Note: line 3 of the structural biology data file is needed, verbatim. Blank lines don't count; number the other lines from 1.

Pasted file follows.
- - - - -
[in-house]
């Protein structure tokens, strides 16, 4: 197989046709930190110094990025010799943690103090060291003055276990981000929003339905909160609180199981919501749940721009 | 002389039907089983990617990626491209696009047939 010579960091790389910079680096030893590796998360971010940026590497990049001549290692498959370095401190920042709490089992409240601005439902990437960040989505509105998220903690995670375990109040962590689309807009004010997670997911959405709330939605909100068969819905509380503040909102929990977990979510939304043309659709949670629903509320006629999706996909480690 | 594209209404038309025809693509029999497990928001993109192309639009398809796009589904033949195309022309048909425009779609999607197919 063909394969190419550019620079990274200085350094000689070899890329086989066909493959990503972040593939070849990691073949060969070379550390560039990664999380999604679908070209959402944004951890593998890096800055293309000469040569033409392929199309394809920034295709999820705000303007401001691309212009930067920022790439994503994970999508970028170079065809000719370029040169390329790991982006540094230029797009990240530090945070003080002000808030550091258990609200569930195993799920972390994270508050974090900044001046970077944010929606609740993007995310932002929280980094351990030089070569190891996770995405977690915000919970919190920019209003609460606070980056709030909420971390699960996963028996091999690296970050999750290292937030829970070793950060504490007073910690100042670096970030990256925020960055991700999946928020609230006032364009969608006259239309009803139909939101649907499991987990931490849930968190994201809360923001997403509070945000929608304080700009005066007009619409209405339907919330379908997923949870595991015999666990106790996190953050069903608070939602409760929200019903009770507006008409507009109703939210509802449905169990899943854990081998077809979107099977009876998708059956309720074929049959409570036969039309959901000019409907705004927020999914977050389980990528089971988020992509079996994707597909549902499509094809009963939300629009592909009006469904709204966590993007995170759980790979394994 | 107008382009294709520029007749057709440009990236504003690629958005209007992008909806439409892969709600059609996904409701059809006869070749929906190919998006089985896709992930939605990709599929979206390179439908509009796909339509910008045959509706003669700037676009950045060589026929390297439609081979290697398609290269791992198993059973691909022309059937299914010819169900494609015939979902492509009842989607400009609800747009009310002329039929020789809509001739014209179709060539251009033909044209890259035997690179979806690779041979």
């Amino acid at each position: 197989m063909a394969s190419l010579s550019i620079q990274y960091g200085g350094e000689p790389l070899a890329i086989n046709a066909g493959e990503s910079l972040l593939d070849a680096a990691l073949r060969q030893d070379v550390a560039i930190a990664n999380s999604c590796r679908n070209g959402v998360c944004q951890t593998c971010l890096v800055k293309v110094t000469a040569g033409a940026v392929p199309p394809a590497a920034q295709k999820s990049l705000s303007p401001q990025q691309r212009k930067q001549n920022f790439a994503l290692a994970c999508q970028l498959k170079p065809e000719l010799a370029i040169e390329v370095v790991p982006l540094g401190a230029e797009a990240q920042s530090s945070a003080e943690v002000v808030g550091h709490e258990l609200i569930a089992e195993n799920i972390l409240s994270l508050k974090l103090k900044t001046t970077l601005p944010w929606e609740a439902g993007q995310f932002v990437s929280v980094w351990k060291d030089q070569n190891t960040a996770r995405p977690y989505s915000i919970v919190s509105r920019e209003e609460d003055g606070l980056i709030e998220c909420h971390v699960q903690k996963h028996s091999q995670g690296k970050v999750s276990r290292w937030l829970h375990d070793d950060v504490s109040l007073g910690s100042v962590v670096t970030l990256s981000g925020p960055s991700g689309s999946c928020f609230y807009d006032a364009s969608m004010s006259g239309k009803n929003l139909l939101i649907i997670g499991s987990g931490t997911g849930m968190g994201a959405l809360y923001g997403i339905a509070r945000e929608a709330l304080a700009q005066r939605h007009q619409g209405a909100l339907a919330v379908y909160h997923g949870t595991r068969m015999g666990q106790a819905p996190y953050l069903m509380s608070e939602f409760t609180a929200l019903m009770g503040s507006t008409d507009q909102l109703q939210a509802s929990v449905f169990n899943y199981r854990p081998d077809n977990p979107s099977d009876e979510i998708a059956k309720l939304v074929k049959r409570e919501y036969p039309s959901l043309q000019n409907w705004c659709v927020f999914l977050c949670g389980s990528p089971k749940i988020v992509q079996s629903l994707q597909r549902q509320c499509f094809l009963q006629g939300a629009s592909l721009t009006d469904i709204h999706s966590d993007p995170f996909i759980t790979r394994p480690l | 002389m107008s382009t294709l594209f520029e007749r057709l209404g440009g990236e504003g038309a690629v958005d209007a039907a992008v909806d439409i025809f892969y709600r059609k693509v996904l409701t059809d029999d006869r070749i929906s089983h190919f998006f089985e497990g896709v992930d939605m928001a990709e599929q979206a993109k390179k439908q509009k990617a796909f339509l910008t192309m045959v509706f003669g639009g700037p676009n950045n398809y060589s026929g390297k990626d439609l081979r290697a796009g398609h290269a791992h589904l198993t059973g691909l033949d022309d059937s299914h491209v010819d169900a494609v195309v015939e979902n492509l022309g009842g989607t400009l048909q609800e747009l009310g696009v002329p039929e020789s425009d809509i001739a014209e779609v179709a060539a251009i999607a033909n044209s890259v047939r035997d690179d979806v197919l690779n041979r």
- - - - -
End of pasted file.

């Amino acid at each position: 197989m063909a394969s190419l010579s550019i620079q990274y960091g200085g350094e000689p790389l070899a890329i086989n046709a066909g493959e990503s910079l972040l593939d070849a680096a990691l073949r060969q030893d070379v550390a560039i930190a990664n999380s999604c590796r679908n070209g959402v998360c944004q951890t593998c971010l890096v800055k293309v110094t000469a040569g033409a940026v392929p199309p394809a590497a920034q295709k999820s990049l705000s303007p401001q990025q691309r212009k930067q001549n920022f790439a994503l290692a994970c999508q970028l498959k170079p065809e000719l010799a370029i040169e390329v370095v790991p982006l540094g401190a230029e797009a990240q920042s530090s945070a003080e943690v002000v808030g550091h709490e258990l609200i569930a089992e195993n799920i972390l409240s994270l508050k974090l103090k900044t001046t970077l601005p944010w929606e609740a439902g993007q995310f932002v990437s929280v980094w351990k060291d030089q070569n190891t960040a996770r995405p977690y989505s915000i919970v919190s509105r920019e209003e609460d003055g606070l980056i709030e998220c909420h971390v699960q903690k996963h028996s091999q995670g690296k970050v999750s276990r290292w937030l829970h375990d070793d950060v504490s109040l007073g910690s100042v962590v670096t970030l990256s981000g925020p960055s991700g689309s999946c928020f609230y807009d006032a364009s969608m004010s006259g239309k009803n929003l139909l939101i649907i997670g499991s987990g931490t997911g849930m968190g994201a959405l809360y923001g997403i339905a509070r945000e929608a709330l304080a700009q005066r939605h007009q619409g209405a909100l339907a919330v379908y909160h997923g949870t595991r068969m015999g666990q106790a819905p996190y953050l069903m509380s608070e939602f409760t609180a929200l019903m009770g503040s507006t008409d507009q909102l109703q939210a509802s929990v449905f169990n899943y199981r854990p081998d077809n977990p979107s099977d009876e979510i998708a059956k309720l939304v074929k049959r409570e919501y036969p039309s959901l043309q000019n409907w705004c659709v927020f999914l977050c949670g389980s990528p089971k749940i988020v992509q079996s629903l994707q597909r549902q509320c499509f094809l009963q006629g939300a629009s592909l721009t009006d469904i709204h999706s966590d993007p995170f996909i759980t790979r394994p480690l | 002389m107008s382009t294709l594209f520029e007749r057709l209404g440009g990236e504003g038309a690629v958005d209007a039907a992008v909806d439409i025809f892969y709600r059609k693509v996904l409701t059809d029999d006869r070749i929906s089983h190919f998006f089985e497990g896709v992930d939605m928001a990709e599929q979206a993109k390179k439908q509009k990617a796909f339509l910008t192309m045959v509706f003669g639009g700037p676009n950045n398809y060589s026929g390297k990626d439609l081979r290697a796009g398609h290269a791992h589904l198993t059973g691909l033949d022309d059937s299914h491209v010819d169900a494609v195309v015939e979902n492509l022309g009842g989607t400009l048909q609800e747009l009310g696009v002329p039929e020789s425009d809509i001739a014209e779609v179709a060539a251009i999607a033909n044209s890259v047939r035997d690179d979806v197919l690779n041979r």